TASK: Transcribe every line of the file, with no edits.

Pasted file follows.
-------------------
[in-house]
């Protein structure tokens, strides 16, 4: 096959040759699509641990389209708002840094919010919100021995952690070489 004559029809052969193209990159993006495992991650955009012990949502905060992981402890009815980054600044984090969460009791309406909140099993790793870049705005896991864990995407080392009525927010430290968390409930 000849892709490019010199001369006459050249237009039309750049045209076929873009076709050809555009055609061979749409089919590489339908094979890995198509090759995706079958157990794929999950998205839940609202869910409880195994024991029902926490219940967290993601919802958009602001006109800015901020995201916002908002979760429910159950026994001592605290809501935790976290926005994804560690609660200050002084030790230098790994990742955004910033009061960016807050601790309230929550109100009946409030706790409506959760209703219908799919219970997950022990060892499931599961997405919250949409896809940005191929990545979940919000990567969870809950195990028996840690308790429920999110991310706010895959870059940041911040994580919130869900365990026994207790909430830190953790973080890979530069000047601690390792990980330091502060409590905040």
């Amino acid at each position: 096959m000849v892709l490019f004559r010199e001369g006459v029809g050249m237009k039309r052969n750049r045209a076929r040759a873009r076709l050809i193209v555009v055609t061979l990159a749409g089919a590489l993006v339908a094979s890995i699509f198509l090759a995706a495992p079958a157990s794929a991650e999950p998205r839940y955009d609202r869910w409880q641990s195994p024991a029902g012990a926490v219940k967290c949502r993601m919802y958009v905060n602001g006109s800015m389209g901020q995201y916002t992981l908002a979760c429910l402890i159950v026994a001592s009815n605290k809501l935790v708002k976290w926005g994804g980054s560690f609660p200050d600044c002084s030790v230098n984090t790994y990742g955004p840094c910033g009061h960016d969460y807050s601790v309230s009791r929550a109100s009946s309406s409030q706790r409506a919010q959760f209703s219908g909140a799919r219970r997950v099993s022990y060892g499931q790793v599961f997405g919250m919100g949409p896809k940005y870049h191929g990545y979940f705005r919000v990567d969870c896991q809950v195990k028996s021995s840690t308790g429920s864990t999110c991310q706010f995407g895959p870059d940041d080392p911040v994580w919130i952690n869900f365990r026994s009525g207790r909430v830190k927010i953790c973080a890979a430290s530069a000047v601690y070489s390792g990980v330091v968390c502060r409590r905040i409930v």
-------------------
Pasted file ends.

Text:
[in-house]
């Protein structure tokens, strides 16, 4: 096959040759699509641990389209708002840094919010919100021995952690070489 004559029809052969193209990159993006495992991650955009012990949502905060992981402890009815980054600044984090969460009791309406909140099993790793870049705005896991864990995407080392009525927010430290968390409930 000849892709490019010199001369006459050249237009039309750049045209076929873009076709050809555009055609061979749409089919590489339908094979890995198509090759995706079958157990794929999950998205839940609202869910409880195994024991029902926490219940967290993601919802958009602001006109800015901020995201916002908002979760429910159950026994001592605290809501935790976290926005994804560690609660200050002084030790230098790994990742955004910033009061960016807050601790309230929550109100009946409030706790409506959760209703219908799919219970997950022990060892499931599961997405919250949409896809940005191929990545979940919000990567969870809950195990028996840690308790429920999110991310706010895959870059940041911040994580919130869900365990026994207790909430830190953790973080890979530069000047601690390792990980330091502060409590905040």
């Amino acid at each position: 096959m000849v892709l490019f004559r010199e001369g006459v029809g050249m237009k039309r052969n750049r045209a076929r040759a873009r076709l050809i193209v555009v055609t061979l990159a749409g089919a590489l993006v339908a094979s890995i699509f198509l090759a995706a495992p079958a157990s794929a991650e999950p998205r839940y955009d609202r869910w409880q641990s195994p024991a029902g012990a926490v219940k967290c949502r993601m919802y958009v905060n602001g006109s800015m389209g901020q995201y916002t992981l908002a979760c429910l402890i159950v026994a001592s009815n605290k809501l935790v708002k976290w926005g994804g980054s560690f609660p200050d600044c002084s030790v230098n984090t790994y990742g955004p840094c910033g009061h960016d969460y807050s601790v309230s009791r929550a109100s009946s309406s409030q706790r409506a919010q959760f209703s219908g909140a799919r219970r997950v099993s022990y060892g499931q790793v599961f997405g919250m919100g949409p896809k940005y870049h191929g990545y979940f705005r919000v990567d969870c896991q809950v195990k028996s021995s840690t308790g429920s864990t999110c991310q706010f995407g895959p870059d940041d080392p911040v994580w919130i952690n869900f365990r026994s009525g207790r909430v830190k927010i953790c973080a890979a430290s530069a000047v601690y070489s390792g990980v330091v968390c502060r409590r905040i409930v």